17 June 2004
CIA Contractor Indicted for Abuse of Afghan Detainee
Ashcroft says indictment reflects dedication to
justice, rule of law
A 38-year-old North Carolina man has been indicted for assaulting
an Afghan detainee while working as a contractor for the Central
Intelligence Agency at a U.S. military base in Asadabad, Afghanistan.
According to a June 17 statement by Attorney General John Ashcroft,
a federal grand jury in Raleigh, North Carolina, has indicted David
Passaro on two counts of assault with a dangerous weapon and two
counts of assault resulting in serious bodily injury.
According to the indictment, Passaro was working at the Asadabad
Base in June 2003, in support of U.S. military personnel, when
a local man, suspected of participating in rocket attacks against
the base, surrendered himself at the front gate.
The Afghan national, Abdul Wali, was placed under detention. Over
the following two days, Passaro allegedly assaulted Wali with his
hands and feet and with a large flashlight. Wali died in his detention
cell on the third day of his detention.
In announcing the indictment, Ashcroft stated, "In the reports
of abuse of detainees by United States personnel in Iraq and Afghanistan
over the past two months, the world has witnessed a betrayal of
America's most basic values by a small group of individuals. Their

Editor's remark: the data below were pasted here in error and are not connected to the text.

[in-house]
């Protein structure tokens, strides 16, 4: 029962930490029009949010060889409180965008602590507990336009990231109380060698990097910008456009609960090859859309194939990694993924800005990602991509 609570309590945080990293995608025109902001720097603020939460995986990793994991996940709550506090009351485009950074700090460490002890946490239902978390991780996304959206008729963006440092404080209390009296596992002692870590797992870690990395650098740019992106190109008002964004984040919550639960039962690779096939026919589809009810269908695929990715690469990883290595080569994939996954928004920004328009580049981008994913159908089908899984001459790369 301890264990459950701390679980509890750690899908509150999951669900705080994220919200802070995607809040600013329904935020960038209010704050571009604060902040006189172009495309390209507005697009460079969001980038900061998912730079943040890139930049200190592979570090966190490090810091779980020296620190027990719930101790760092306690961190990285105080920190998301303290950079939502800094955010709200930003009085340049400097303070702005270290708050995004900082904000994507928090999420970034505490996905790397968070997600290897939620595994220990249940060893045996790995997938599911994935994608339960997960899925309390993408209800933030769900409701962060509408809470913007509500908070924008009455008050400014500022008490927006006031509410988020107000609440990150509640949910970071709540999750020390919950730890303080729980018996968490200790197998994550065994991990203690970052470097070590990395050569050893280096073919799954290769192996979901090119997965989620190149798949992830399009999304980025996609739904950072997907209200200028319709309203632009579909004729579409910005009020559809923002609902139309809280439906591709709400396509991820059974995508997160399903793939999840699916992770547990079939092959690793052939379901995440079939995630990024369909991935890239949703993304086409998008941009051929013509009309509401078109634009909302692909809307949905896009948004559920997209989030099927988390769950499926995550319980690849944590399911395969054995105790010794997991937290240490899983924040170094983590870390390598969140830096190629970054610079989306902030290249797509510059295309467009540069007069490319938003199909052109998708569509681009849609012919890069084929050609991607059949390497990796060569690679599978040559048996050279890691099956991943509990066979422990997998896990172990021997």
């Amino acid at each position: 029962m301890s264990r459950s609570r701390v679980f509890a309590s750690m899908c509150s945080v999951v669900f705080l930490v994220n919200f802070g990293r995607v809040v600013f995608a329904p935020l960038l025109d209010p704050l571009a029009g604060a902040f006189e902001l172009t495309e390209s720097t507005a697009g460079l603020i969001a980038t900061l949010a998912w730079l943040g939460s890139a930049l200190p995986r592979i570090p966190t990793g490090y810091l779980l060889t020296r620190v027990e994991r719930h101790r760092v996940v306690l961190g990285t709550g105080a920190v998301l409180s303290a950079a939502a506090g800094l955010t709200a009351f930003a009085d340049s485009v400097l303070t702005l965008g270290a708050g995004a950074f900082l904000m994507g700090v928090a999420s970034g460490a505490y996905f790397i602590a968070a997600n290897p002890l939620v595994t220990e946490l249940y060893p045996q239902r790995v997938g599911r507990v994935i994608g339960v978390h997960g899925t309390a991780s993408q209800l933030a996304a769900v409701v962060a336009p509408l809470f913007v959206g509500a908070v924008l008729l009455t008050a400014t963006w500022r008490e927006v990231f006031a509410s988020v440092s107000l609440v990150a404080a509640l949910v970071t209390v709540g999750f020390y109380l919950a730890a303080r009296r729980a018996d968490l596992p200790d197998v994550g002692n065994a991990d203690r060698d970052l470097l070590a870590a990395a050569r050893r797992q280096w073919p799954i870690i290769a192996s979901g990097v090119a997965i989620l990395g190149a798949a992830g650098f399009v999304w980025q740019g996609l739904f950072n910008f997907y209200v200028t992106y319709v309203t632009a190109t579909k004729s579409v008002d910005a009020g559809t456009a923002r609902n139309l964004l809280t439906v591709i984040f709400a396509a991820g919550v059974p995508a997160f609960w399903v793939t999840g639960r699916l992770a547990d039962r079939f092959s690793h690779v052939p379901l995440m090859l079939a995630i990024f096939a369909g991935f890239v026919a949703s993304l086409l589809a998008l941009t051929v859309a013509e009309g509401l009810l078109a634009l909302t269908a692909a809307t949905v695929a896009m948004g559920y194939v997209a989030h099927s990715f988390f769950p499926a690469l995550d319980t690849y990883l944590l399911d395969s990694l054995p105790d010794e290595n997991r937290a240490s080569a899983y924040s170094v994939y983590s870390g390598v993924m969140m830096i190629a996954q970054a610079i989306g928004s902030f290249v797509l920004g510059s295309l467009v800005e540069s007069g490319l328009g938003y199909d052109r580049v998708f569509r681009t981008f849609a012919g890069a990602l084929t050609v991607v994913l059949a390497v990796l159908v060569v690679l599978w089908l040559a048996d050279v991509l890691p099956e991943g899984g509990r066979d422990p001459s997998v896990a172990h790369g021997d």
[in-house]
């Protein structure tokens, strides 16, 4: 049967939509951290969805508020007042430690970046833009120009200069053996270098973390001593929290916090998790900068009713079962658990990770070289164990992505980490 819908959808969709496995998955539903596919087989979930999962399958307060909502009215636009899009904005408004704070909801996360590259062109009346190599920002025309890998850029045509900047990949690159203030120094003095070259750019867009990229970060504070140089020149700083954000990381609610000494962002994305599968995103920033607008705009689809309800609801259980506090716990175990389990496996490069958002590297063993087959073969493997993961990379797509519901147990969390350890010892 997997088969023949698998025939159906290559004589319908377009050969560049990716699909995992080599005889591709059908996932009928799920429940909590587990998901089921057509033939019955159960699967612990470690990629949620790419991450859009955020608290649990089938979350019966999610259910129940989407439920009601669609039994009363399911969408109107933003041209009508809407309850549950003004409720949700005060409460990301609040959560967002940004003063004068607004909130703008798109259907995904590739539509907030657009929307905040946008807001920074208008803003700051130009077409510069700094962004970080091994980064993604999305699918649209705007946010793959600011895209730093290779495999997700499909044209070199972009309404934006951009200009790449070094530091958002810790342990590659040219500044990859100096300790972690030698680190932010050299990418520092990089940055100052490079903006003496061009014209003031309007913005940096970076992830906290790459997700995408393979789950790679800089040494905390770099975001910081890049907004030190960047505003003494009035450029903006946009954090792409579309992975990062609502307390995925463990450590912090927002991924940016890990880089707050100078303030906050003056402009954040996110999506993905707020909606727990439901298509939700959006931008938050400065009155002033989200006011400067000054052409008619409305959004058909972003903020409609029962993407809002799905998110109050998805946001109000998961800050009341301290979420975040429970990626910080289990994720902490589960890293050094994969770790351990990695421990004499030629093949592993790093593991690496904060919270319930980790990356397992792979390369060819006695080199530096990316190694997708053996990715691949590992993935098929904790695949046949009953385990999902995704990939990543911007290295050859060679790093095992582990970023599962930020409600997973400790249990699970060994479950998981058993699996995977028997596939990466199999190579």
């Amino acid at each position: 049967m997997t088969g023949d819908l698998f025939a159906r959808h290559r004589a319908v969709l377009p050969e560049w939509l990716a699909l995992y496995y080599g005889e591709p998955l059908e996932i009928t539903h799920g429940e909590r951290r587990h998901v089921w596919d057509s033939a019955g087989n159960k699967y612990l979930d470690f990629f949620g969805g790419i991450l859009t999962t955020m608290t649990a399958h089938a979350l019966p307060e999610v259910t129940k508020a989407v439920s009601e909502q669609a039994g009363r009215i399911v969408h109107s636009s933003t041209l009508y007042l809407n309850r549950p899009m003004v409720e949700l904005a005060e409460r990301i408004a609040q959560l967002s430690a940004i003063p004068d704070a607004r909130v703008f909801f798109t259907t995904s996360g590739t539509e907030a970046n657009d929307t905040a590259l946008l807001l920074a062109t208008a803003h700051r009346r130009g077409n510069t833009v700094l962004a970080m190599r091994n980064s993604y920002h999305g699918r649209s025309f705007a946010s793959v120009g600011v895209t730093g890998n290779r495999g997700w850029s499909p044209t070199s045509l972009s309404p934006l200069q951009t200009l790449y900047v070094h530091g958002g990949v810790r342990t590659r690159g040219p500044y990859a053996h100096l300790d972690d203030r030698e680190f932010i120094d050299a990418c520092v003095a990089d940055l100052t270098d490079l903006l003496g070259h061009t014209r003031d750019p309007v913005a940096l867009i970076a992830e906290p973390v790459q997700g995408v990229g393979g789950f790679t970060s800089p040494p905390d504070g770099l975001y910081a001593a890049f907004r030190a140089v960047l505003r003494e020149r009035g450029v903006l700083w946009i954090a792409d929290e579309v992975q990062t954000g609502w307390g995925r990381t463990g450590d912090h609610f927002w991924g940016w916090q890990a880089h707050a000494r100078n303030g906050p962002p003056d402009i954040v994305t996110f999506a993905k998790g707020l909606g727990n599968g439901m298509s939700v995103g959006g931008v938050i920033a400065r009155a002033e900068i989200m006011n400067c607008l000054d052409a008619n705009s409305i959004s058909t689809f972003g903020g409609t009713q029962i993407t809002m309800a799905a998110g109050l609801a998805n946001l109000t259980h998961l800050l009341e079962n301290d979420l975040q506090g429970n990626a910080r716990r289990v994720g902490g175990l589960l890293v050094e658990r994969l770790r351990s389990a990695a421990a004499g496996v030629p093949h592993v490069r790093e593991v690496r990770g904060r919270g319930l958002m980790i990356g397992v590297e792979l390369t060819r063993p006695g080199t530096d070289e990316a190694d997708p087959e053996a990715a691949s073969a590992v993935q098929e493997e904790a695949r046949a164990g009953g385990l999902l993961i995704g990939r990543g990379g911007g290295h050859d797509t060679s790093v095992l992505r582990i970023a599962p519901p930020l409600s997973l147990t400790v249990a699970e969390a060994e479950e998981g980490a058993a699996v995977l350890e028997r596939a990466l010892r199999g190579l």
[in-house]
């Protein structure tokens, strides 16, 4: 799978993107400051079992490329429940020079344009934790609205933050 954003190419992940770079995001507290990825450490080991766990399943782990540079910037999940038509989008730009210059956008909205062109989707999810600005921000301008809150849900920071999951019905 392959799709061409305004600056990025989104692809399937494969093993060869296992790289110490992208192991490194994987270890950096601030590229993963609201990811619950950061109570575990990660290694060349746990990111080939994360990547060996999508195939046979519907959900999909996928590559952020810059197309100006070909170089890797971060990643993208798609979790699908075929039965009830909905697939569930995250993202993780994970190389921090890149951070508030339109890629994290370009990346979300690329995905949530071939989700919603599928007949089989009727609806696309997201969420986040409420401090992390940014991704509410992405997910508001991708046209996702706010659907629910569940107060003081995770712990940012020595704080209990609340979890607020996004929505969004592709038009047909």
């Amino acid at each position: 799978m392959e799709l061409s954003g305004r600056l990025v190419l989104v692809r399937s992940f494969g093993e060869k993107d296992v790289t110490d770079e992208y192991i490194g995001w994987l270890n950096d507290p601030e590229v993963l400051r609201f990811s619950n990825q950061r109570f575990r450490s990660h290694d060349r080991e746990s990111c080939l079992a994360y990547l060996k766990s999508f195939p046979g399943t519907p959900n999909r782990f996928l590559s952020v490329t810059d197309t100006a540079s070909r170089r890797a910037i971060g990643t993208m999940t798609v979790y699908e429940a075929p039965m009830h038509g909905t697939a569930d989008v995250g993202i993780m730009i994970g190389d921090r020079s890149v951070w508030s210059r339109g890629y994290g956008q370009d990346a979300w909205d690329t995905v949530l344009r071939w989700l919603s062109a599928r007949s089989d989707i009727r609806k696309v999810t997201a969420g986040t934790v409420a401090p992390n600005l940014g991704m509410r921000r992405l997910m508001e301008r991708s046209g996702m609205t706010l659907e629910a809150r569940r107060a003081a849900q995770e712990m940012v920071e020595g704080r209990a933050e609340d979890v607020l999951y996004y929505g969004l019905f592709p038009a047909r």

actions call us to the defense of our values -- our belief in decency
and respect for human life -- through the enforcement of the law."
He added, "Those who are responsible for such criminal acts will
be investigated, prosecuted and, if found guilty, punished."
Ashcroft said, "Today, we see a nation dedicated to its ideals
of freedom, respect for human dignity, to its insistence for justice,
and the rule of law."
Following is the transcript of Attorney General Ashcroft's statement:
Attorney General John Ashcroft
Passaro Indictment Announcement
Thursday - June 17, 2004
Good afternoon. Joining me today are Assistant Attorney General
Christopher Wray of the Criminal Division, and U.S. Attorney Frank
Whitney of the Eastern District of North Carolina.
This morning, a federal grand jury in Raleigh, North Carolina,
has indicted a contractor working on behalf of the Central Intelligence
Agency for brutally assaulting an Afghan detainee on a U.S. military
base in Afghanistan.
David A. Passaro, age 38, a resident of Lillington, N.C., faces
two counts of assault with a dangerous weapon and two counts of
assault resulting in serious bodily injury. Each charge carries
a maximum penalty of 10 years in prison and a $250,000 fine. I
note that an indictment is merely an accusation and the defendant
is presumed innocent unless and until proven guilty.
Passaro was arrested this morning in Fayetteville, North Carolina,
and he is scheduled for an initial appearance before a federal
magistrate judge in Raleigh today. The charges Passaro faces relate
to his alleged activities in Afghanistan working as a contractor
on behalf of the Central Intelligence Agency (CIA).
As the indictment details, Passaro was in Afghanistan working
in support of United States military personnel at a base near the
town of Asadabad. The military base was called Asadabad Base.
Asadabad is located in the northeastern province of Kunar. It
is a mountainous region, and Asadabad is about five miles from
the Pakistani border. During the past two years, U.S. Army Special
Forces units and Air Force bombers have been active in the area.
It is an area in which remnants of al Qaeda and the Taliban remain